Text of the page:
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The Sharing of Needles and/or Drug Injection Preparatory Equipment Among People Who Inject Drugs: A Systematic Review, United States, 1988-2019 (Preliminary Report)
|Title:||The Sharing of Needles and/or Drug Injection Preparatory Equipment Among People Who Inject Drugs: A Systematic Review, United States, 1988-2019 (Preliminary Report)|
|Contributors:||Katz, Alan (advisor)|
Nerurkar, Vivek (instructor)
Sy, Angela (instructor)
HIV/HCV risk behaviors
Needle exchange programs--Government policy
|Date Issued:||13 Aug 2021|
|Abstract:||Background: Documenting the characteristics associated with the sharing of needles and drug injection equipment among people who inject drugs has important implications for monitoring drug-related trends. Since the inception of needle exchange programs in the U.S. in 1988, previous reviews on sharing and injection risk behaviors have been restrictive in either scope, population, interest, and/or context (PICo).
Objective: To document and aggregate existing literature on reports of needle and/or drug injection equipment sharing behaviors, as well as other injection-related HIV/HCV risk behavior in the U.S. in the era of needle exchange programs (i.e.,1988 to 2019).
Methods: To be included in the review, eligible sources must have been published between January 1988 and December 2019, written in English, limited geographically to the United States, and included people aged 18 years or older. Eligible sources were collected from online databases and must have also reported one or more of the prespecified 10 data items and outcomes. Additionally, an online survey of syringe exchange programs participating in the North American Syringe Exchange Network (NASEN) was included.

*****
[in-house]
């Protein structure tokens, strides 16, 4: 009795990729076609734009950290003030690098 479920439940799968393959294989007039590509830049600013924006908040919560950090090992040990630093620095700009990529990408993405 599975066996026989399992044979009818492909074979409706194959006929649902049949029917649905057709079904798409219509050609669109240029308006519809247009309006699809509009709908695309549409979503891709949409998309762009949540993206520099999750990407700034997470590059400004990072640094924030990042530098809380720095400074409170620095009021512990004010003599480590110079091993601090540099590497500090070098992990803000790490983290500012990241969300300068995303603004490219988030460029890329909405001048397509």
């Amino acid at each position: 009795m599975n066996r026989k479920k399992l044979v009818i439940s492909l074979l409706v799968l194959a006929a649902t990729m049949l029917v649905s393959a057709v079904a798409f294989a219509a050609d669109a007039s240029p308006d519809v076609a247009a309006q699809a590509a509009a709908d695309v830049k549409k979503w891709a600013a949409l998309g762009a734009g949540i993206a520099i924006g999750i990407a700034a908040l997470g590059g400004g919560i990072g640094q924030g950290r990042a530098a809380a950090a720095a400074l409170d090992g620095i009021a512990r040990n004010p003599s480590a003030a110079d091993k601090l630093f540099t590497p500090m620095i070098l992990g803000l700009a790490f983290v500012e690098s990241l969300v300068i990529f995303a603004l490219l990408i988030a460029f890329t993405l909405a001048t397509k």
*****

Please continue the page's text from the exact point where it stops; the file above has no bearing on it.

Results: Of 9,925 identified sources, 2,486 were eligible for full review. Of these, n=354 unique research studies from 39 U.S. states were eligible for inclusion. For the 10 data items and outcomes, preliminary findings have tallied: 1) syringe sharing (n=289); 2) non-syringe drug injection equipment sharing (n=146); 3) syringe cleaning practices (n=84); 4) syringe-mediated drug sharing (n=69); 5) speedball and/or goofball injection (n=136); 6) sharing partner (n=35); 7) injection partner (n=41); 8) shooting gallery attendance (n=104); 9) HIV/HCV serosorting (n=8); and 10) syringe reuse (n=30). These findings represent 29.3% of the total data screening and extraction processes to be done.
Conclusions: Researchers, health-policy leaders, and health services providers may utilize this summarization of syringe sharing and other HIV/HCV injection risk behavior to enhance the understanding of injection-related behaviors with the goal of optimizing the provision of harm reduction services to persons who inject drugs.
|Rights:||Attribution-NoDerivs 3.0 United States|
|Appears in Collections:||
MHRT Poster Session 2021|
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